• Special Edition? (Score:5, Insightful)

    by crow_t_robot (528562) on Wednesday August 25, 2010 @09:08AM (#33367752)
    Special edition or regular edition it will still never get anywhere near "Aliens." Sorry, Cameron, but the thirty years of experience you have gained and the extra production budget have actually made you worse. Go back to your roots.
    • by Cruciform (42896)

      Go back to his roots? Is he going to be working on Piranha 3D?

    • The 10-year-rule (Score:5, Interesting)

      by elrous0 (869638) * on Wednesday August 25, 2010 @09:59AM (#33368340)

      Every director has about 10 years of peek creativity, give or take a few years. And Cameron is well past his creative prime (basically from about 1983 to 1992).

      There are some notable exceptions to the 10-year-rule, BTW. I would argue that Stanley Kubrick and John Sayles are two of the VERY rare exceptions. Many would include Scorsese as well.

      • Re: (Score:3, Insightful)

        by Joe Tie. (567096)
        I don't get why people expect the high end of the creative spectrum to remain there for life, anymore than someone would expect an olympic level running to still be getting the gold at age 60. The mind comes from the brain, and the brain is an aging and dying piece of meat the same as the heart or any other part of the body.
      • Re: (Score:3, Insightful)

        by ed1park (100777)

        Not that I believe in such a silly rule, but what about Clint Eastwood? :)

        If Avatar wasn't at least technically and artistically creative, then you have a very narrow definition you're working with.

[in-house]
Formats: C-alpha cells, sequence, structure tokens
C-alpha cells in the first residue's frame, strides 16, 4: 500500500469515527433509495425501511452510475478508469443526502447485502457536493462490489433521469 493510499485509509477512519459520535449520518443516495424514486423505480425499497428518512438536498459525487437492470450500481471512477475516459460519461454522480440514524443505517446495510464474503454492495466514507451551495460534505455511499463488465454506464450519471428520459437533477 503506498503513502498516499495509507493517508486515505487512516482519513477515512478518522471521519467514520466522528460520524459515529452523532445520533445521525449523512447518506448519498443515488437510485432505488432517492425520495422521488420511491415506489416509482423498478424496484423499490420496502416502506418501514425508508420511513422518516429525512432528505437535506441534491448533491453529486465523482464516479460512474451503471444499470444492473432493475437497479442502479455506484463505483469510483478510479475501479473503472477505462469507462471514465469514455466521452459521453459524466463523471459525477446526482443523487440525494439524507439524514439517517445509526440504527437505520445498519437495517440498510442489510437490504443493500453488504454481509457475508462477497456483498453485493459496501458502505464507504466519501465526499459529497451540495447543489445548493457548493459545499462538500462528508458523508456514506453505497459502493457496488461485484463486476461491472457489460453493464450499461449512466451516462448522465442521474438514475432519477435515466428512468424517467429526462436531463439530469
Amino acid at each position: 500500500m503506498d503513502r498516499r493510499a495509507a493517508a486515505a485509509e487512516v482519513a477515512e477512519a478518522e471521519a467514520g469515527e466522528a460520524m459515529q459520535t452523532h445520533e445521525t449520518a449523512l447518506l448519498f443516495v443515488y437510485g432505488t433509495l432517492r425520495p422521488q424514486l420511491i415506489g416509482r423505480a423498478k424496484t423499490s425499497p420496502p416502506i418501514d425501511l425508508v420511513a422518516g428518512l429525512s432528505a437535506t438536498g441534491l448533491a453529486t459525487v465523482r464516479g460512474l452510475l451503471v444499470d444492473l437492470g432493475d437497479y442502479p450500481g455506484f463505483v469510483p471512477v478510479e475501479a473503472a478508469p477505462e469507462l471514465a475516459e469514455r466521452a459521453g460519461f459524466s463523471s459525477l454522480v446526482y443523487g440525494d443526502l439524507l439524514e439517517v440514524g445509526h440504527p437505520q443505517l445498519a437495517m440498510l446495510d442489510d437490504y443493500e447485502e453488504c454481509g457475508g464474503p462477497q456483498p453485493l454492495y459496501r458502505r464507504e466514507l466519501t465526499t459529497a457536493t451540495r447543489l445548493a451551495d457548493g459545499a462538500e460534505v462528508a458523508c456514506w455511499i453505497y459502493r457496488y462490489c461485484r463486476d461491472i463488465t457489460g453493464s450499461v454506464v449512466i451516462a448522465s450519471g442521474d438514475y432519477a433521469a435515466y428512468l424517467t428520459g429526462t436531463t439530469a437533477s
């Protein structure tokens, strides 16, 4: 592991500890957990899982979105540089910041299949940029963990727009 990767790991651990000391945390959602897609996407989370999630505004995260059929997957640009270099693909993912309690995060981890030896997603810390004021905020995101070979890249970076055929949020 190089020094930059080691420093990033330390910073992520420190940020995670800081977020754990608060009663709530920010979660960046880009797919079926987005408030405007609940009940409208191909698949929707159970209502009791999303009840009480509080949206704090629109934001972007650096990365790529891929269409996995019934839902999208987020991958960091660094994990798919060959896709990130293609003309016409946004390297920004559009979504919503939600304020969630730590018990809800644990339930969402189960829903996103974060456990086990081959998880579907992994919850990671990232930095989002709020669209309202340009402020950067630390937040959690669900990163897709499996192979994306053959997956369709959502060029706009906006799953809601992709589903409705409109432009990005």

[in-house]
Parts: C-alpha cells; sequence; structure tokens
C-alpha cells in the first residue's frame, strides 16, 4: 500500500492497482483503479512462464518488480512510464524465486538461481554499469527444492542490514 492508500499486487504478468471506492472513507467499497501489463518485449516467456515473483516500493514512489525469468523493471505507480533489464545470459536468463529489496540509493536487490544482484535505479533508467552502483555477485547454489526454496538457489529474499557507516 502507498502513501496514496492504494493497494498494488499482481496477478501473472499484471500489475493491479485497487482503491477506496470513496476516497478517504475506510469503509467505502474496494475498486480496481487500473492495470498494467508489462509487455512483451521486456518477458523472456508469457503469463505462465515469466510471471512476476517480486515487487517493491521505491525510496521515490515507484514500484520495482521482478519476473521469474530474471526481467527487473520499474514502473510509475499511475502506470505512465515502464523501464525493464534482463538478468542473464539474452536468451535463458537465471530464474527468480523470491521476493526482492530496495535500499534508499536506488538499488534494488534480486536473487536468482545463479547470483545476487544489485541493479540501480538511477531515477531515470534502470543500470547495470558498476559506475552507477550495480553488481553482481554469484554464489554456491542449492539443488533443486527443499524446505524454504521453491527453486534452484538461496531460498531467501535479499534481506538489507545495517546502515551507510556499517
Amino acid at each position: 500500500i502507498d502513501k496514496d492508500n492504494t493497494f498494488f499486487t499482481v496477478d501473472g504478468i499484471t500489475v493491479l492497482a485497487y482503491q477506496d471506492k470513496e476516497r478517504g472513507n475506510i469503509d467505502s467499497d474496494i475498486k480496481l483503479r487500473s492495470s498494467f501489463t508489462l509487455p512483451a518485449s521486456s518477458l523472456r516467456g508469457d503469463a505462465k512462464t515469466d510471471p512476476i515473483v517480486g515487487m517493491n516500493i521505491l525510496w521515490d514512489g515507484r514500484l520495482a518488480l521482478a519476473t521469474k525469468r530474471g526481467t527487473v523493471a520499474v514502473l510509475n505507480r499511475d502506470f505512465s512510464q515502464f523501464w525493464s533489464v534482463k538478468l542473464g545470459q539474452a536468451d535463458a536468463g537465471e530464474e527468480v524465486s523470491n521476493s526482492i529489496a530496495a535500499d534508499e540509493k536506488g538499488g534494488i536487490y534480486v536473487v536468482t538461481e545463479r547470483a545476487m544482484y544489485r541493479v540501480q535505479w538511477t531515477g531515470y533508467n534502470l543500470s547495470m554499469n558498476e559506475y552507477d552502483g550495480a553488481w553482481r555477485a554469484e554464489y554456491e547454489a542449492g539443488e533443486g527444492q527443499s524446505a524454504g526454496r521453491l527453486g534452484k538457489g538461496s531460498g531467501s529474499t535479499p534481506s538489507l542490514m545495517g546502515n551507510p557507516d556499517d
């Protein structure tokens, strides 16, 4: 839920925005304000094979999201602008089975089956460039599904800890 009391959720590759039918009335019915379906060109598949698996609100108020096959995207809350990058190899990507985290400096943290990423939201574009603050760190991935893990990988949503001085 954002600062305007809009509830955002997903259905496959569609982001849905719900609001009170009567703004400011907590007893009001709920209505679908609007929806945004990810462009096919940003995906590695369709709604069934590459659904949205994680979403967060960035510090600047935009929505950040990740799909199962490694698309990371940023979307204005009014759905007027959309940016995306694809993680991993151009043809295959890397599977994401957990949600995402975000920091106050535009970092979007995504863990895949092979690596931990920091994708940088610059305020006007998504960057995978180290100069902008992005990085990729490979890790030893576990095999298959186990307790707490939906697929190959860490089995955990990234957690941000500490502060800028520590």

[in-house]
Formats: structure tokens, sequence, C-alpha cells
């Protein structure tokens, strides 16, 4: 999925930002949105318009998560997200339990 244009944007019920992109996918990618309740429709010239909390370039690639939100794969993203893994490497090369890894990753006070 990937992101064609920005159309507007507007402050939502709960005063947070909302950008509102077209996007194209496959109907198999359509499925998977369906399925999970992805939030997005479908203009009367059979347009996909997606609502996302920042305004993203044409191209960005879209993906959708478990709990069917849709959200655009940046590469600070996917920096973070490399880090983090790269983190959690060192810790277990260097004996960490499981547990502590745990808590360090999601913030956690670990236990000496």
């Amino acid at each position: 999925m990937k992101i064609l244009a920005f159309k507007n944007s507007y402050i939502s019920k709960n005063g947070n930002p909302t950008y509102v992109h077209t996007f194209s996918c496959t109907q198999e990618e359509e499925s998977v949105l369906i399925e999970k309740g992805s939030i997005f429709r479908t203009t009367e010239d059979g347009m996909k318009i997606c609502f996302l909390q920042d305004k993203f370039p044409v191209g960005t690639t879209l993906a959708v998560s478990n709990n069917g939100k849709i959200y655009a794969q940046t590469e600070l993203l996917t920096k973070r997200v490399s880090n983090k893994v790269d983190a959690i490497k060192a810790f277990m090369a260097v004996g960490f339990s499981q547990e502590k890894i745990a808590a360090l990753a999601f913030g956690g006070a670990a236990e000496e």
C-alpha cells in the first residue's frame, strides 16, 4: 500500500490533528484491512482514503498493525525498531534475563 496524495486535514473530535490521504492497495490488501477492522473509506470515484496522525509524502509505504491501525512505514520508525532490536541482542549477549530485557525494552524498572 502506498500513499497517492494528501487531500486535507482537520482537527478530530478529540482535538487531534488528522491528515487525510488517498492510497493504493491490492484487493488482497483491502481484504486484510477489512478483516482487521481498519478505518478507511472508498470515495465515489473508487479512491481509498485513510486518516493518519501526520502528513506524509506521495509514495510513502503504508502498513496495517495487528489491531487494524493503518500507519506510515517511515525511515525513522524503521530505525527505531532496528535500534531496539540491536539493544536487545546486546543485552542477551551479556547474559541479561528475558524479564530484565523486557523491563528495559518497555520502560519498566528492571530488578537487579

• Re: (Score:3, Funny)

      by stewbacca (1033764)

      Special edition or regular edition it will still never get anywhere near "Aliens." Sorry, Lucas, but the thirty years of experience you have gained and the extra production budget have actually made you worse. Go back to your roots.

      See what I did there?

    • Re:Special Edition? (Score:5, Interesting)

      by BobMcD (601576) on Wednesday August 25, 2010 @11:50AM (#33369776)

      Special edition or regular edition it will still never get anywhere near "Aliens." Sorry, Cameron, but the thirty years of experience you have gained and the extra production budget have actually made you worse. Go back to your roots.

      Check out his TED talk [ted.com]...

      1) Avatar was ALWAYS meant to be an eye candy spectacle. A proof of the capabilities of his company that he founded for the purpose of making 3D art.

      2) Titanic was just an excuse to dive the real wreck...

      3) He sought to make more films, but there wasn't any money in it, so he returned to make another Hollywood film.

      4) Avatar's subsequent release merely funds his true passion of science and exploration.

      I bring this up because you seem to be taking Cameron as some sort of artist who'd be interested in your critique. In reality, he's met all of his goals, and now has further funding for his true passion - exploration.

      Rather interesting, don't you think?

      • Re: (Score:3, Insightful)

        by Weirsbaski (585954)

        Check out his TED talk...

        1) Avatar was ALWAYS meant to be an eye candy spectacle. A proof of the capabilities of his company that he founded for the purpose of making 3D art.

        2) Titanic was just an excuse to dive the real wreck...

        3) He sought to make more films, but there wasn't any money in it, so he returned to make another Hollywood film.

        4) Avatar's subsequent release merely funds his true passion of science and exploration.

        Were those his goals before Avatar (and Titanic) were made, or is this

  • no, really? (Score:3, Insightful)

    by Triv (181010) on Wednesday August 25, 2010 @09:11AM (#33367792) Journal

    "Blockbuster movie producers attempt to convince fans to buy a special edition that has little to no added value."

    Whoa. Shocking.

    Seriously, what were we expecting?